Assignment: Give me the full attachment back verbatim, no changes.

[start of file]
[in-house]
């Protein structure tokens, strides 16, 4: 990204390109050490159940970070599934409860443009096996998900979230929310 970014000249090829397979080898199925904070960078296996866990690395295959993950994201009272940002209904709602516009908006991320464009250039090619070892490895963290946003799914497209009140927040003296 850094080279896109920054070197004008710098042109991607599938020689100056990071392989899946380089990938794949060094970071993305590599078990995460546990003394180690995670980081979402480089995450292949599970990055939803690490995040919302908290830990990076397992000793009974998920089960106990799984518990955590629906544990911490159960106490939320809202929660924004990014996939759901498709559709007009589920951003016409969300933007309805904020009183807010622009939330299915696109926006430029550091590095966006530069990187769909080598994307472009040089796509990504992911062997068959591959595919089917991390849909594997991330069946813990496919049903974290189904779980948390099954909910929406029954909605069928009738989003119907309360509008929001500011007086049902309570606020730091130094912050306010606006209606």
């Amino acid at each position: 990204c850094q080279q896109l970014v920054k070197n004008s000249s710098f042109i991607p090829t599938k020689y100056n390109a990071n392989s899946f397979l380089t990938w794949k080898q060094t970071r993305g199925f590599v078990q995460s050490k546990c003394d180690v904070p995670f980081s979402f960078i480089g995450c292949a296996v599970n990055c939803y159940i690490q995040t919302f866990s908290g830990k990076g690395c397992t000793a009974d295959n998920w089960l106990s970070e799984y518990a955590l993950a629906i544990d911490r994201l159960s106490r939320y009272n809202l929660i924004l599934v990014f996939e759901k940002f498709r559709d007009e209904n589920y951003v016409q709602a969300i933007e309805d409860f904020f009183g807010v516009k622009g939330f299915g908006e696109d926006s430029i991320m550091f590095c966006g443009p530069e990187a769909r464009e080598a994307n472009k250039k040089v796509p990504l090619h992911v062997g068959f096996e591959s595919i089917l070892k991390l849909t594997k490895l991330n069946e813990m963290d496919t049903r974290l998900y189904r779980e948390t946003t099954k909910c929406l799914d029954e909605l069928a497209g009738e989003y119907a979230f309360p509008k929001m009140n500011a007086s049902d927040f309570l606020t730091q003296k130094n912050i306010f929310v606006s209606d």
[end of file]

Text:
[in-house]
């Protein structure tokens, strides 16, 4: 990204390109050490159940970070599934409860443009096996998900979230929310 970014000249090829397979080898199925904070960078296996866990690395295959993950994201009272940002209904709602516009908006991320464009250039090619070892490895963290946003799914497209009140927040003296 850094080279896109920054070197004008710098042109991607599938020689100056990071392989899946380089990938794949060094970071993305590599078990995460546990003394180690995670980081979402480089995450292949599970990055939803690490995040919302908290830990990076397992000793009974998920089960106990799984518990955590629906544990911490159960106490939320809202929660924004990014996939759901498709559709007009589920951003016409969300933007309805904020009183807010622009939330299915696109926006430029550091590095966006530069990187769909080598994307472009040089796509990504992911062997068959591959595919089917991390849909594997991330069946813990496919049903974290189904779980948390099954909910929406029954909605069928009738989003119907309360509008929001500011007086049902309570606020730091130094912050306010606006209606």
């Amino acid at each position: 990204c850094q080279q896109l970014v920054k070197n004008s000249s710098f042109i991607p090829t599938k020689y100056n390109a990071n392989s899946f397979l380089t990938w794949k080898q060094t970071r993305g199925f590599v078990q995460s050490k546990c003394d180690v904070p995670f980081s979402f960078i480089g995450c292949a296996v599970n990055c939803y159940i690490q995040t919302f866990s908290g830990k990076g690395c397992t000793a009974d295959n998920w089960l106990s970070e799984y518990a955590l993950a629906i544990d911490r994201l159960s106490r939320y009272n809202l929660i924004l599934v990014f996939e759901k940002f498709r559709d007009e209904n589920y951003v016409q709602a969300i933007e309805d409860f904020f009183g807010v516009k622009g939330f299915g908006e696109d926006s430029i991320m550091f590095c966006g443009p530069e990187a769909r464009e080598a994307n472009k250039k040089v796509p990504l090619h992911v062997g068959f096996e591959s595919i089917l070892k991390l849909t594997k490895l991330n069946e813990m963290d496919t049903r974290l998900y189904r779980e948390t946003t099954k909910c929406l799914d029954e909605l069928a497209g009738e989003y119907a979230f309360p509008k929001m009140n500011a007086s049902d927040f309570l606020t730091q003296k130094n912050i306010f929310v606006s209606d």